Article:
The first new drug to treat Alzheimer’s disease in two decades was approved by the FDA in June and it’s finally starting to reach patients, though most Iowans won’t be able to afford it — at least not yet.
Lauren Livingston, spokeswoman for the Iowa Chapter of the Alzheimer’s Association, says it’s encouraging that the drug is now in production. “It actually is starting to roll out in hospitals and clinics right now,” Livingston says, “as doctors are getting the equipment to be able to give the infusion treatment.”
Approval of the drug, Aduhelm, offers the promise of some relief for the 66,000 Iowans who are now living with the most common cause of dementia. “The barrier right now is the cost of the drug,” Livingston says. “It’s still astronomically high and that’s something the Alzheimer’s Association and other organizations are trying to call the drug company, Biogen, to lower that price so it is more accessible to everyone.”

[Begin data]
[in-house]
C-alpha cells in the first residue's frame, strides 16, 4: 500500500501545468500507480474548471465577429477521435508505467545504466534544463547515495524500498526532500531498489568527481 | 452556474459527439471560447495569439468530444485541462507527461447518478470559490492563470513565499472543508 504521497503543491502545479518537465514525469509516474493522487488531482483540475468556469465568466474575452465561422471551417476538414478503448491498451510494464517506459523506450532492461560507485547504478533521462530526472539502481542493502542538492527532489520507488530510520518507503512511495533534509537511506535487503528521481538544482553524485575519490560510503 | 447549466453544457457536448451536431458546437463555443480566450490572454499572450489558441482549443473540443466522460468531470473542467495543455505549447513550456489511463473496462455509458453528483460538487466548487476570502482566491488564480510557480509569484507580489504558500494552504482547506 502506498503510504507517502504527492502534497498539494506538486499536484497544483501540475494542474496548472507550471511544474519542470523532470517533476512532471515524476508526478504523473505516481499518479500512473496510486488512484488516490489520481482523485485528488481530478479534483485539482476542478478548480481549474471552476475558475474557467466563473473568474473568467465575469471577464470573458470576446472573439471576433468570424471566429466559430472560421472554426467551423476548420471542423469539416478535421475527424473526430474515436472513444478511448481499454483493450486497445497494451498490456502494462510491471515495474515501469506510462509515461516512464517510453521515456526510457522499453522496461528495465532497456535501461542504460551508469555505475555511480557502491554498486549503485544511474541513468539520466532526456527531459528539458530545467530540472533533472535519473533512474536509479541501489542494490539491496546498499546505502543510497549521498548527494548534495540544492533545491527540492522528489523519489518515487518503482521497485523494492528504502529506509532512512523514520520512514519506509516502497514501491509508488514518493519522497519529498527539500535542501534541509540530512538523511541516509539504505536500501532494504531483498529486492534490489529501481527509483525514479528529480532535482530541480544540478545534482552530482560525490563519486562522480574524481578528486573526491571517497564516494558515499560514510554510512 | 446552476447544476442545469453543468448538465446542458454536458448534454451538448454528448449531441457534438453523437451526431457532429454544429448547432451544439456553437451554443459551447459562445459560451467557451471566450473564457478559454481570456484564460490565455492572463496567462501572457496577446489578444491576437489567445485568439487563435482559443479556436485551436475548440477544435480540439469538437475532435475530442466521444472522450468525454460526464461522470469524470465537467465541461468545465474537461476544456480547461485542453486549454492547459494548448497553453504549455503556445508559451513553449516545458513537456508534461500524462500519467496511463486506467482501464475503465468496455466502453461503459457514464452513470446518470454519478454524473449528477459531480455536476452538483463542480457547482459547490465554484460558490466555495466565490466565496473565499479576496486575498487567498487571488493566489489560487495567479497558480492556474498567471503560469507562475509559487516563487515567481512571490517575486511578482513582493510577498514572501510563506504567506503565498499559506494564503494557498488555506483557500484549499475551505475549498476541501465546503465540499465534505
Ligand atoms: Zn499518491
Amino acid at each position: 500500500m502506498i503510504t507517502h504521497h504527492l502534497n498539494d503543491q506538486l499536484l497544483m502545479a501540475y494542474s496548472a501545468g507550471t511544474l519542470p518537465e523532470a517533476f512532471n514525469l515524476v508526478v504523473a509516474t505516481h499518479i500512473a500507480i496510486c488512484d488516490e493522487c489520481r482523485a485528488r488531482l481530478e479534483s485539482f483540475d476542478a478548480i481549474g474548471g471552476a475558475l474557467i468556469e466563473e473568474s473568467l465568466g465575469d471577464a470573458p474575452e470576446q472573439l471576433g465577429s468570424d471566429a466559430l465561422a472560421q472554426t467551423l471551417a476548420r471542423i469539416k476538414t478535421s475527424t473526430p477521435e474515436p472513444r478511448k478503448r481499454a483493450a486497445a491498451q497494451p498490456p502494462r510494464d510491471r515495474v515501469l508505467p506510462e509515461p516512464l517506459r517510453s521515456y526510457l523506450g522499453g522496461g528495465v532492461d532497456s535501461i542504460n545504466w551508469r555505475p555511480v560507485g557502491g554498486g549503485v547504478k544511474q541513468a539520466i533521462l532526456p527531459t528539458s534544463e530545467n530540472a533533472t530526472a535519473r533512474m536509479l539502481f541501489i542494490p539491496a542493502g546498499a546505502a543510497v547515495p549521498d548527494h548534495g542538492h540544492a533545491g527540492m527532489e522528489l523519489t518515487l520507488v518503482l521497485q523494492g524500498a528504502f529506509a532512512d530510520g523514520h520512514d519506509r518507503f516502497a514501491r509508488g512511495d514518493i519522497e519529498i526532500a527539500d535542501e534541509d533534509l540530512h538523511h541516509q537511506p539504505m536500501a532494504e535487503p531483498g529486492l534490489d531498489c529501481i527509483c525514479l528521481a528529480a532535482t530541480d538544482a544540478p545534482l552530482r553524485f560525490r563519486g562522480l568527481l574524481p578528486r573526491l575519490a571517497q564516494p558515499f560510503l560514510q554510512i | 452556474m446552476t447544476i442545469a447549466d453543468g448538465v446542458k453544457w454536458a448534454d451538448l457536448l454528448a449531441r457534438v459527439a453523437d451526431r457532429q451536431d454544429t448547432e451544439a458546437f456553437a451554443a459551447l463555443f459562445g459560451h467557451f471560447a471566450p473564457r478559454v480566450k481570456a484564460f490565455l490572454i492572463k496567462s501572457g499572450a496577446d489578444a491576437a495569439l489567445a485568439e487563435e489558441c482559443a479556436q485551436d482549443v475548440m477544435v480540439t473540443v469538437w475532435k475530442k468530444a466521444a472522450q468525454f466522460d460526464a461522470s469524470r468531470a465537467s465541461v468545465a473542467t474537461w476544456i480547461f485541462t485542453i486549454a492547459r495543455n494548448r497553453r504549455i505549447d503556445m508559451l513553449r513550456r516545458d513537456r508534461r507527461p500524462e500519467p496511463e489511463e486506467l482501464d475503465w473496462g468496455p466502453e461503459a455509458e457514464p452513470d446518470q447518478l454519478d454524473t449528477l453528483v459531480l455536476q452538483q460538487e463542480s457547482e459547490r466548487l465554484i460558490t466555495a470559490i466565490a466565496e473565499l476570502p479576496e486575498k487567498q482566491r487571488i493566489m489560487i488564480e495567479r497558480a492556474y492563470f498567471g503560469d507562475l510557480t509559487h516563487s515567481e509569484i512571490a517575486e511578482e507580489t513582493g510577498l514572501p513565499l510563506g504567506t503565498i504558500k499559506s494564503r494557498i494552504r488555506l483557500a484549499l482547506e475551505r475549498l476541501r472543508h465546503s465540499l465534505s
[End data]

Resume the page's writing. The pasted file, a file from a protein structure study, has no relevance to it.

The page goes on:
Reports say a year-long course of the drug now costs $56,000 per patient. As six-million Americans are living with Alzheimer’s, Aduhelm has the potential to be a multi-billion-dollar expense for Medicare.
“We are expecting in the springtime in 2022 for Medicare/Medicaid Services to decide if they will provide coverage for the drug,” Livingston says. “If they, hopefully, do provide coverage, then it will be much more widely available. People will be able to get it and price won’t be a barrier.”
While there’s the possibility the drug could slow the progression of the disease, there’s an important distinction: it’s a treatment for Alzheimer’s, not a cure. Alzheimer’s is a progressive, degenerative and fatal brain disease.
While 66,000 Iowans are now diagnosed with it, by 2025, that number is expected to grow to 74,000.